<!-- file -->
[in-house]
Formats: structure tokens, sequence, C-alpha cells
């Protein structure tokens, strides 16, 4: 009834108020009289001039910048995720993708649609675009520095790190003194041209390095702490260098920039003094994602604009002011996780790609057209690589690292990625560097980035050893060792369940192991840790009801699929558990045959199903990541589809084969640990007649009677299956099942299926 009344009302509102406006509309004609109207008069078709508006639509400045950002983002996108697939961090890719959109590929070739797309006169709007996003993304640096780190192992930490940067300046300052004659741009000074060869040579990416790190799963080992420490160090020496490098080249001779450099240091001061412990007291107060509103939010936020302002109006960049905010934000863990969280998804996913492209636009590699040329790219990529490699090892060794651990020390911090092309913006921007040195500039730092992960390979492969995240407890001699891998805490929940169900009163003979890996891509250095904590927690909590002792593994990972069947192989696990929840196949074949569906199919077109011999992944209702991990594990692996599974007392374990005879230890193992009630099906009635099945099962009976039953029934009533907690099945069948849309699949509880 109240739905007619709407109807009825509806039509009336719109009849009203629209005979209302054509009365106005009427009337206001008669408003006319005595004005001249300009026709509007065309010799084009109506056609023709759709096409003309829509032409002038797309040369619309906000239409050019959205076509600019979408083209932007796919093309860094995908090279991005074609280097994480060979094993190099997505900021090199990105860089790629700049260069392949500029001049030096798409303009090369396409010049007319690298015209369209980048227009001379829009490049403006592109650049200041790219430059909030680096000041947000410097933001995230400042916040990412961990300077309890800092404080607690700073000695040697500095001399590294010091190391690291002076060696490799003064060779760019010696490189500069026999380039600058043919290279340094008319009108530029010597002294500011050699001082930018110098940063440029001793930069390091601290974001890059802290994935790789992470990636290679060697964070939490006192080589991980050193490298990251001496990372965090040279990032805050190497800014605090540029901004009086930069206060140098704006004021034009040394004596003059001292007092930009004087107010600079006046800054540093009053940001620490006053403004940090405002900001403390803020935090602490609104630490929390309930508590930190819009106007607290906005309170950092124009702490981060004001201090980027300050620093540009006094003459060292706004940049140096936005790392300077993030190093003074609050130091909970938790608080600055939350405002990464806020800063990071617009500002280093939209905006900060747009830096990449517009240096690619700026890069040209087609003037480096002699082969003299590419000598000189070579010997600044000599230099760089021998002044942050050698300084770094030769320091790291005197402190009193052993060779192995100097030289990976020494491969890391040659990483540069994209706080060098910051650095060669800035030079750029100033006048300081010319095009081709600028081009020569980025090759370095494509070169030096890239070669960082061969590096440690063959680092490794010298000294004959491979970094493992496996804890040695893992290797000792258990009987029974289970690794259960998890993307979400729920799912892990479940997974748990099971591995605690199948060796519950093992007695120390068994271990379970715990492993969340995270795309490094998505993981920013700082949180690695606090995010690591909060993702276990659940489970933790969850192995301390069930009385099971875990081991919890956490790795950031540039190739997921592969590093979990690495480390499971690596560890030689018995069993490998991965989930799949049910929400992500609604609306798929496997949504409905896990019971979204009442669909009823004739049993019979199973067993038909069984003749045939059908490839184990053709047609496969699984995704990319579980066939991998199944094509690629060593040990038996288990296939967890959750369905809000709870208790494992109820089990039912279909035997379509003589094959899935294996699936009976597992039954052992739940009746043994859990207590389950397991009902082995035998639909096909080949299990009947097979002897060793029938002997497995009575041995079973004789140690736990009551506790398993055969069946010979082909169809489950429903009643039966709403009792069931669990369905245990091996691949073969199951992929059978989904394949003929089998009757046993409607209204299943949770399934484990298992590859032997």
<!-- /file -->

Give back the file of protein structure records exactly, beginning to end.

[in-house]
Formats: structure tokens, sequence, C-alpha cells
């Protein structure tokens, strides 16, 4: 009834108020009289001039910048995720993708649609675009520095790190003194041209390095702490260098920039003094994602604009002011996780790609057209690589690292990625560097980035050893060792369940192991840790009801699929558990045959199903990541589809084969640990007649009677299956099942299926 009344009302509102406006509309004609109207008069078709508006639509400045950002983002996108697939961090890719959109590929070739797309006169709007996003993304640096780190192992930490940067300046300052004659741009000074060869040579990416790190799963080992420490160090020496490098080249001779450099240091001061412990007291107060509103939010936020302002109006960049905010934000863990969280998804996913492209636009590699040329790219990529490699090892060794651990020390911090092309913006921007040195500039730092992960390979492969995240407890001699891998805490929940169900009163003979890996891509250095904590927690909590002792593994990972069947192989696990929840196949074949569906199919077109011999992944209702991990594990692996599974007392374990005879230890193992009630099906009635099945099962009976039953029934009533907690099945069948849309699949509880 109240739905007619709407109807009825509806039509009336719109009849009203629209005979209302054509009365106005009427009337206001008669408003006319005595004005001249300009026709509007065309010799084009109506056609023709759709096409003309829509032409002038797309040369619309906000239409050019959205076509600019979408083209932007796919093309860094995908090279991005074609280097994480060979094993190099997505900021090199990105860089790629700049260069392949500029001049030096798409303009090369396409010049007319690298015209369209980048227009001379829009490049403006592109650049200041790219430059909030680096000041947000410097933001995230400042916040990412961990300077309890800092404080607690700073000695040697500095001399590294010091190391690291002076060696490799003064060779760019010696490189500069026999380039600058043919290279340094008319009108530029010597002294500011050699001082930018110098940063440029001793930069390091601290974001890059802290994935790789992470990636290679060697964070939490006192080589991980050193490298990251001496990372965090040279990032805050190497800014605090540029901004009086930069206060140098704006004021034009040394004596003059001292007092930009004087107010600079006046800054540093009053940001620490006053403004940090405002900001403390803020935090602490609104630490929390309930508590930190819009106007607290906005309170950092124009702490981060004001201090980027300050620093540009006094003459060292706004940049140096936005790392300077993030190093003074609050130091909970938790608080600055939350405002990464806020800063990071617009500002280093939209905006900060747009830096990449517009240096690619700026890069040209087609003037480096002699082969003299590419000598000189070579010997600044000599230099760089021998002044942050050698300084770094030769320091790291005197402190009193052993060779192995100097030289990976020494491969890391040659990483540069994209706080060098910051650095060669800035030079750029100033006048300081010319095009081709600028081009020569980025090759370095494509070169030096890239070669960082061969590096440690063959680092490794010298000294004959491979970094493992496996804890040695893992290797000792258990009987029974289970690794259960998890993307979400729920799912892990479940997974748990099971591995605690199948060796519950093992007695120390068994271990379970715990492993969340995270795309490094998505993981920013700082949180690695606090995010690591909060993702276990659940489970933790969850192995301390069930009385099971875990081991919890956490790795950031540039190739997921592969590093979990690495480390499971690596560890030689018995069993490998991965989930799949049910929400992500609604609306798929496997949504409905896990019971979204009442669909009823004739049993019979199973067993038909069984003749045939059908490839184990053709047609496969699984995704990319579980066939991998199944094509690629060593040990038996288990296939967890959750369905809000709870208790494992109820089990039912279909035997379509003589094959899935294996699936009976597992039954052992739940009746043994859990207590389950397991009902082995035998639909096909080949299990009947097979002897060793029938002997497995009575041995079973004789140690736990009551506790398993055969069946010979082909169809489950429903009643039966709403009792069931669990369905245990091996691949073969199951992929059978989904394949003929089998009757046993409607209204299943949770399934484990298992590859032997």